Sometimes I run/hike with my dog. I was planning to take my camera with me, however I'm afraid that running with a DSLR camera can damage it. Is it true? Are there any steps I could take to ensure my camera is safe? To be more clear, I assume that environmental conditions are not severe (temperature, pressure are okay, no sand or perspiration). So, the only factor I want to discuss is the vibration.


3 Answers 3


Having the camera on your body while running will subject it to relatively low frequency vibrations (1 Hz or thereabouts). That's way too low to hit the resonance of any part inside the camera. The issue is therefore just force due to accelleration. At such a low frequency, that will be small, probably not more than ±2g, which the camera should be able to take pretty much indefinitely.

The real threat to the camera is you falling and the camera hitting the ground suddenly, especially if it's a hard surface like asphalt, concrete, or rock. You should be able to run with your camera bouncing along with you all day long, but just a single 1 m drop to hard ground could cause serious damage.


Don't worry about it, your camera is probably tougher than you are.

I've dragged DSLRs all over Asia for nearly 10 years now and the only problem was the mould.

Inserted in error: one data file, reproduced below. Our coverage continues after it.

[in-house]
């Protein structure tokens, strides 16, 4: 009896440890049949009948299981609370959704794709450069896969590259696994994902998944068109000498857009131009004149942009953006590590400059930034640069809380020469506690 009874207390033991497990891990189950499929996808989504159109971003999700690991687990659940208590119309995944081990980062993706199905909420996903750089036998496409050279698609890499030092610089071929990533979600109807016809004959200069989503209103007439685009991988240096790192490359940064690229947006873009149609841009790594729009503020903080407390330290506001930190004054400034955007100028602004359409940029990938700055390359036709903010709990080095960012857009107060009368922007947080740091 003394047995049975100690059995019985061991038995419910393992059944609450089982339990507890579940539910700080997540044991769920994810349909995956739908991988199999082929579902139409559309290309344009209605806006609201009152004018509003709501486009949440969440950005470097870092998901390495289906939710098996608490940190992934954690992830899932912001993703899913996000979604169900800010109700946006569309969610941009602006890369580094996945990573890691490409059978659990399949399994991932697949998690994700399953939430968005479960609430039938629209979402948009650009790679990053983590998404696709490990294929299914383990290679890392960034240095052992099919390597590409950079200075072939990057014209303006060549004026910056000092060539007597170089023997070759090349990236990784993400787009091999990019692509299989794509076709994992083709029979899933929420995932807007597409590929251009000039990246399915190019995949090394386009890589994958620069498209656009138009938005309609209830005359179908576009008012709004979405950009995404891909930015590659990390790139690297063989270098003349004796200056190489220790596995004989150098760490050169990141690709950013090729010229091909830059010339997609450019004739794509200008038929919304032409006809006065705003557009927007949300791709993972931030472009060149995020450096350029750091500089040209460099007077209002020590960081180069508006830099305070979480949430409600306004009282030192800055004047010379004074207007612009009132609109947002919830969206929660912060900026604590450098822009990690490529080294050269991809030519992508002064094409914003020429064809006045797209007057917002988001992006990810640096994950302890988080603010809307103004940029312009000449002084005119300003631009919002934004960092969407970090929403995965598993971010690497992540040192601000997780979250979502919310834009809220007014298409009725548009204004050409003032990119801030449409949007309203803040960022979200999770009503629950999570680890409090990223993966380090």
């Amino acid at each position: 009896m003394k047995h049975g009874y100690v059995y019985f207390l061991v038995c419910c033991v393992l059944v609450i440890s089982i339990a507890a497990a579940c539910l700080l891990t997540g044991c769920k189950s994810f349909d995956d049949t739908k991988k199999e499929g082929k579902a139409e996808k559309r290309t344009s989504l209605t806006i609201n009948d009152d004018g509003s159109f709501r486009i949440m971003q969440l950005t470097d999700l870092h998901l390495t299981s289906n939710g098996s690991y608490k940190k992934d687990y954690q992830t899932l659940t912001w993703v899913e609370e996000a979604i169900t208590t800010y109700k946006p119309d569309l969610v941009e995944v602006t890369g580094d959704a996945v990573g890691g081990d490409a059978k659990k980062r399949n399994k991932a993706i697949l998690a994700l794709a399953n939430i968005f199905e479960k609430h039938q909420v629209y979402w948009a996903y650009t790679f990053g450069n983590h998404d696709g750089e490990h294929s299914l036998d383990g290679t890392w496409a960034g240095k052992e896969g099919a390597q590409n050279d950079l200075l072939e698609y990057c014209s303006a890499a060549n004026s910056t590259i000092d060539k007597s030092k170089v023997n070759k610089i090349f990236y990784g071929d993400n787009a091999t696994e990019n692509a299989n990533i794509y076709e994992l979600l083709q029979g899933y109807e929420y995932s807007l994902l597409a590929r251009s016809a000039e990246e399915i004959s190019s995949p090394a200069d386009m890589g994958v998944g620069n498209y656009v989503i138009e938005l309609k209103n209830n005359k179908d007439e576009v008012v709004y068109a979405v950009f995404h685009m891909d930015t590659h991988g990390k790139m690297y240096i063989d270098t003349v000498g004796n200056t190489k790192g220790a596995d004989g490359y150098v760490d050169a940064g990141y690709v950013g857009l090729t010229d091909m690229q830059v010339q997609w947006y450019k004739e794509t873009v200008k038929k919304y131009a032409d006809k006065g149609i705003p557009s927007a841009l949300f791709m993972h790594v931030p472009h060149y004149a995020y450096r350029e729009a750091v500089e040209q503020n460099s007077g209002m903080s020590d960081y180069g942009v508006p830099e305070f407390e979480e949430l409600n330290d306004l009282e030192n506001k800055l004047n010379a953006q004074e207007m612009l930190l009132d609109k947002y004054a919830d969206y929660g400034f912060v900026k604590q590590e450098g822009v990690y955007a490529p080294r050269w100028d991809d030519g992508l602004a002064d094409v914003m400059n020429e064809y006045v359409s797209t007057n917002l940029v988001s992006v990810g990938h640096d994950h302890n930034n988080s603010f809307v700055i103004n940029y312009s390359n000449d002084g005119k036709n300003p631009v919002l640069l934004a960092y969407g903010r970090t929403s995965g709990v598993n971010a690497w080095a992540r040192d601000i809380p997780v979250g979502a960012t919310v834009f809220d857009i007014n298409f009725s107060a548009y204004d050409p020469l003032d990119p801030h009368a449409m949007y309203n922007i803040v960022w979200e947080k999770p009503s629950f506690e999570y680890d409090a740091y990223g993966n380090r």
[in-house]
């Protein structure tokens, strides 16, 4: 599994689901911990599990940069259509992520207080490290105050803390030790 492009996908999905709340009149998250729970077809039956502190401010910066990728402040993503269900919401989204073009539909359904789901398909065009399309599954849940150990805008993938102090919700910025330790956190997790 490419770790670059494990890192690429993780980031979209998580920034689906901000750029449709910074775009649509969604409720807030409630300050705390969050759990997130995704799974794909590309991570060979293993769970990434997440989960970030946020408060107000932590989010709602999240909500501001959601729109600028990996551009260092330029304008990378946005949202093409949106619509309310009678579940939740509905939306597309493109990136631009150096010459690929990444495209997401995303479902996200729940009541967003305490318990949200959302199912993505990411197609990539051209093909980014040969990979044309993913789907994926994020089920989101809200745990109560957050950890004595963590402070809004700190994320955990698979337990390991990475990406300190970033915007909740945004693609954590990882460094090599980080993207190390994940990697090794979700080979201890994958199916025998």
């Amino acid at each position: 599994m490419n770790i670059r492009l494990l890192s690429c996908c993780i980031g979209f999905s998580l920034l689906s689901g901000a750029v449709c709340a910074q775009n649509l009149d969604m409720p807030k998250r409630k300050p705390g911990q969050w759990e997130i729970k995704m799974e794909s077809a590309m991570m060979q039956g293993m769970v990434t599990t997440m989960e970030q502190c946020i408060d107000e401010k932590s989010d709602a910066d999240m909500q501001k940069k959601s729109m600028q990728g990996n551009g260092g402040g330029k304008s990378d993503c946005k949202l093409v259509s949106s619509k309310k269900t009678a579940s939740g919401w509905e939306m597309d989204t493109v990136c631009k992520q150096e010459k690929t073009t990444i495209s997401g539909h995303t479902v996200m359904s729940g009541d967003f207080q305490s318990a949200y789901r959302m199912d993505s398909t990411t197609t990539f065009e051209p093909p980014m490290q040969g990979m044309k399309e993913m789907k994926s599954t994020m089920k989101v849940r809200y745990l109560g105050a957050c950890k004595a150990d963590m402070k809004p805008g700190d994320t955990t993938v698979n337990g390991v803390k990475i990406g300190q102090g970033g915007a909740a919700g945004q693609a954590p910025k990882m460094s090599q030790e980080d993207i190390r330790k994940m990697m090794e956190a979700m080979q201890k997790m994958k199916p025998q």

Motorbikes, planes, running, cycling, walking, climbing, they've survived them all and the time I hit myself in the face jumping over a fence I had to sit down for 10 minutes to recover and my camera didn't even blink.

PS. I have heard that the strong, high frequency vibration from helicopter will kill a camera in short order, but I've not had the chance to find out yet.

  • That might be one difference between entry level and pro. What kind (and model tier) were you using? Remembering... I rolled a snowmobile once, and worried about the lens, never gave the body (EOS 620) a thought.
    – JDługosz
    Jan 20, 2015 at 3:03
  • 20D & 5Diii, so they're pretty tough, but even the plastic ones are pretty solid. I've been through a few compacts, but they get replaced as they get lost, not broken.
    – alex
    Jan 20, 2015 at 3:05
  • Lenses are the weak point really, but they tend to fall into the 'tough enough' and 'disposable' categories.
    – alex
    Jan 20, 2015 at 3:07

Some Canon and Nikon are known for hardy, robust build quality that will survive an array of physical punishment. Not all cameras are equal however. To avoid a long term problem consider switching to a mirrorless camera for your runs. I suspect that moving parts are most vulnerable to damage during vibration. The simplification of a mirrorless design would likely avoid such damage without compromising on photo quality. And when the helicopter picks you up for the ride home your camera will remain trouble free.

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